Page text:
Markkanen's ability to move without the ball is one of his greatest strengths on offense, and it's one of the reasons he recently saw some action at the small forward position.
"With all the cutting and moving that I think Lauri's very effective at, we've tried to put him in some pindowns and we've tried to run him off screens. He's done a nice job with that," Donovan said. "... The difference for him right now is he's dealing with guys probably who are much more nimble and quicker on their feet and they're more comfortable chasing off screens than maybe it was when he was at [power forward]."
It may seem odd for Markkanen to be spending time at the small forward position given his size. Yet he moves around the floor like a jumbo small forward, and while he doesn't have any of the other skills that would come with that position -- mainly shot creation and ball-handling -- his shooting and size make him a tough draw for all defenders.
As good a shooter as Markkanen has shown he can be, though, there are obvious holes in his game which will make any team taking him on a little weary. Despite his size, he has no post game to speak of, which makes it hard for him to take advantage of smaller defenders when they're switched onto him. Markkanen also hasn't been a terribly efficient mid-range shooter in three of his four seasons in the league, and ranks in the 44th percentile among bigs in the league on mid-range shots this season.
For a 7-footer he's pretty athletic, but he's not a serious lob threat on pick-and-rolls, and when he's given the opportunity to create for himself he often ends up forcing up a shot in traffic or committing a turnover.
Then there's his defense. Check out this series of events that led to two easy buckets because of Markkanen's poor instincts on that end of the floor:
In his defense, when Jokic is throwing full-court passes with Patrick Mahomes-level precision, it's hard to get back in transition to stop the ball. But surely that's in the scouting report when playing the Nuggets, and it doesn't excuse Markkanen ball-watching when he should be making sure that Michael Porter Jr. doesn't have an easy path to the rim.
For someone of Markkanen's height, he offers no real rim protection in the paint, and his rebounding numbers have continuously dipped each season. All of these cons are likely reasons why the Bulls and Markkanen couldn't come to an agreement on a contract extension, and why he's been moved to the bench in favor of Young, who offers more on defense while Vucevic is a better offensive weapon than him.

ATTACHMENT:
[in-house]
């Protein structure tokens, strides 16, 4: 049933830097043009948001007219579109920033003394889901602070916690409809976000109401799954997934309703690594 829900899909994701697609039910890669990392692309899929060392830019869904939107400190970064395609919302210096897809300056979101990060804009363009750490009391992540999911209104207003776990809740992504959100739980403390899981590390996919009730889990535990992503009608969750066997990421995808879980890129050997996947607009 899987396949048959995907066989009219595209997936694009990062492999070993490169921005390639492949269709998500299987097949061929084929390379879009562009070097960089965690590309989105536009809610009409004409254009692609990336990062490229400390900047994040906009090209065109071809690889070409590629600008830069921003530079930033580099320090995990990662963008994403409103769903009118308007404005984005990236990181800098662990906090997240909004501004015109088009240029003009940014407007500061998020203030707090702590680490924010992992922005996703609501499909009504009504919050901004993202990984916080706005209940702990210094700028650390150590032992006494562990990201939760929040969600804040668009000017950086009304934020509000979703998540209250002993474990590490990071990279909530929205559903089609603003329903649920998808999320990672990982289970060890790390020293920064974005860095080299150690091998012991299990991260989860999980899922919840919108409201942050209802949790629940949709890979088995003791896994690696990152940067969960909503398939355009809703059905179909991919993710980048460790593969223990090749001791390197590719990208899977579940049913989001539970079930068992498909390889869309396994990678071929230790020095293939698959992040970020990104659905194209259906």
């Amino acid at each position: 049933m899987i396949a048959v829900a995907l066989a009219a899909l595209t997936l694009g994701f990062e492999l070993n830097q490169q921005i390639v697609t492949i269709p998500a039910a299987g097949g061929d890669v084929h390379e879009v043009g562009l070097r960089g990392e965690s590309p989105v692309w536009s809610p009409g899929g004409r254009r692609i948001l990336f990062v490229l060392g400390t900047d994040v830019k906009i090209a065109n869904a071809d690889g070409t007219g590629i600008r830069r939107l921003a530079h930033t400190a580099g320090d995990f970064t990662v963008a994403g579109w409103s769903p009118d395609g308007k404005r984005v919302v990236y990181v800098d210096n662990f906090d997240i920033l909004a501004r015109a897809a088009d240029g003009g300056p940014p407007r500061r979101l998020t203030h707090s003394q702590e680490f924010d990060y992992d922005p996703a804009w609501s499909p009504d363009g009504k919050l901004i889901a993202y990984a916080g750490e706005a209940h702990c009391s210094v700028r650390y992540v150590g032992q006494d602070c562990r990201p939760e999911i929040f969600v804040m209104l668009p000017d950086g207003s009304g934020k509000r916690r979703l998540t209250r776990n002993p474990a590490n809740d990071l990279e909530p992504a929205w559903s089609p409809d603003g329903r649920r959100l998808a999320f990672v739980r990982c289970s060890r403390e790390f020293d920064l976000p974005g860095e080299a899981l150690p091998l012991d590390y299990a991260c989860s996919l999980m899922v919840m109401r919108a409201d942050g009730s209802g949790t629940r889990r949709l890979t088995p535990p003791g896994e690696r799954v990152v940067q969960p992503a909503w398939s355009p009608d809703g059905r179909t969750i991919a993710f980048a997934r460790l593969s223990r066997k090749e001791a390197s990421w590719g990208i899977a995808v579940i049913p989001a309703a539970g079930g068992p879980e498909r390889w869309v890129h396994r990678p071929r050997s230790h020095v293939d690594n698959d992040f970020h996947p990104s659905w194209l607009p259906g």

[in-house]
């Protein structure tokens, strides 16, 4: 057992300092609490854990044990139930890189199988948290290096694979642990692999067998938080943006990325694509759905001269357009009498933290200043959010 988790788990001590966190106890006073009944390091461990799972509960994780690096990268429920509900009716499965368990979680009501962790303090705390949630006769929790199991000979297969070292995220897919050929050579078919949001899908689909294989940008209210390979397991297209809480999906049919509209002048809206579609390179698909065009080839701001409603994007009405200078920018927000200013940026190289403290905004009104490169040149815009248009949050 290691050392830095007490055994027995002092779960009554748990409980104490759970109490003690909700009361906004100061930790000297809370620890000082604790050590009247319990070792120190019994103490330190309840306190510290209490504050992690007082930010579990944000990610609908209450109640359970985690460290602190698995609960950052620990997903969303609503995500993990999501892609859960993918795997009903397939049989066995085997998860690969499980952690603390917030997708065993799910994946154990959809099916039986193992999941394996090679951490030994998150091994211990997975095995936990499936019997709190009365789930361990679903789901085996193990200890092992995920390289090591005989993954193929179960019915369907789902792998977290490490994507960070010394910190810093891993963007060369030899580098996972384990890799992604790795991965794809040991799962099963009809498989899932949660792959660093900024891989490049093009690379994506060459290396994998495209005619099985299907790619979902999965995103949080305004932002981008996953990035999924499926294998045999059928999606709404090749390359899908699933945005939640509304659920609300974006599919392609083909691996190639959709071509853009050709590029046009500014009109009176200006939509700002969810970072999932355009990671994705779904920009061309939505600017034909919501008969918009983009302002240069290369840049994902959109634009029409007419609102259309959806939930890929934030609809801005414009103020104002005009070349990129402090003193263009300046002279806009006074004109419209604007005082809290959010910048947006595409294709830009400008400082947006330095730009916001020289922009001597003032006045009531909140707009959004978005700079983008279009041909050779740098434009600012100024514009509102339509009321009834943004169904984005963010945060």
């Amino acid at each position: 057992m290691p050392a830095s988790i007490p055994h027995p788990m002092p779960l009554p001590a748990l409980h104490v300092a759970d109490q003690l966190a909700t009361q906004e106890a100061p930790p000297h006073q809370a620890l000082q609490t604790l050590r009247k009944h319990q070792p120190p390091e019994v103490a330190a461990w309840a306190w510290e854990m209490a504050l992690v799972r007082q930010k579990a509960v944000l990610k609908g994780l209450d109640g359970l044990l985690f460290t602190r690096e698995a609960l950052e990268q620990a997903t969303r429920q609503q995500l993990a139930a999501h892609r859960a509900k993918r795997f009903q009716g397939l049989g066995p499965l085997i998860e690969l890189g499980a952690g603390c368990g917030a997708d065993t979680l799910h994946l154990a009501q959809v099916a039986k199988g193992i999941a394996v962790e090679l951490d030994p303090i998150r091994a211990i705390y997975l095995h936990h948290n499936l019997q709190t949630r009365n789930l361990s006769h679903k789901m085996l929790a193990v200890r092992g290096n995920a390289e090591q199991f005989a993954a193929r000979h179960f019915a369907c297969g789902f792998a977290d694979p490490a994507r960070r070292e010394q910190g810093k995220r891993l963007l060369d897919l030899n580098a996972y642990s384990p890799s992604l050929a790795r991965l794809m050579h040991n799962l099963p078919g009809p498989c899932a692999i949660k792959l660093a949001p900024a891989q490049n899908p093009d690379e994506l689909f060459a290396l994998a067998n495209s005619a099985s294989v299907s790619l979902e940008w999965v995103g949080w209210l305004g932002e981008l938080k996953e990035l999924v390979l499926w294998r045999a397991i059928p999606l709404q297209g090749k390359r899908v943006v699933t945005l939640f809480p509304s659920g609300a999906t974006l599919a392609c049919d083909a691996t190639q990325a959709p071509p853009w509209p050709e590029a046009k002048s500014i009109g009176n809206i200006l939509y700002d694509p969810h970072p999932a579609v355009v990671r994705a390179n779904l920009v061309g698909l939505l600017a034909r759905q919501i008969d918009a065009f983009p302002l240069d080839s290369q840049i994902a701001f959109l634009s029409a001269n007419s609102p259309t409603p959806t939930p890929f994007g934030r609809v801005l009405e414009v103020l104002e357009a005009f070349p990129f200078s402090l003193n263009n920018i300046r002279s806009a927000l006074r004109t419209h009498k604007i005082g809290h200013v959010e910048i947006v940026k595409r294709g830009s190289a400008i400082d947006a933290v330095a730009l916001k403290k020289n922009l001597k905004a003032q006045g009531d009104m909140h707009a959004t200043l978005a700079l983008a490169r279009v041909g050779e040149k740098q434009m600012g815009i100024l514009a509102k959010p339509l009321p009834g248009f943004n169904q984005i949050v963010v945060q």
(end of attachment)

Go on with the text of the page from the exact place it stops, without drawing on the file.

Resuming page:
But a change in scenery might do wonders for Markkanen's development. Imagine him getting fed passes by Luka Doncic as a member of the Mavericks, who are positioned to have around $34 million in cap space this summer. Or playing around guys like LaMelo Ball, Gordon Hayward and Terry Rozier as a member of the suddenly exciting Hornets, who are also projected to have around $25 million of cap space to work with. There are several teams that are projected to have an ample amount of cap space to sign players, including Markkanen; it just may not be what he thought he'd get before this season started.
There's also the possibility the Bulls try to get something in return for Markkanen in a sign-and-trade for him with another team. The point is, it doesn't feel like Markkanen will be with the Bulls past this season after being pushed aside to make room for Vucevic. However, while he certainly has his limitations on both ends of the floor, his size and 3-point shooting make him someone to keep an eye on in free agency, especially if the price is right. If he's able to turn things around and show more of the player we saw in his second year where he was averaging 18 points and nine rebounds a night, then whichever team signs him will likely have gotten a bargain.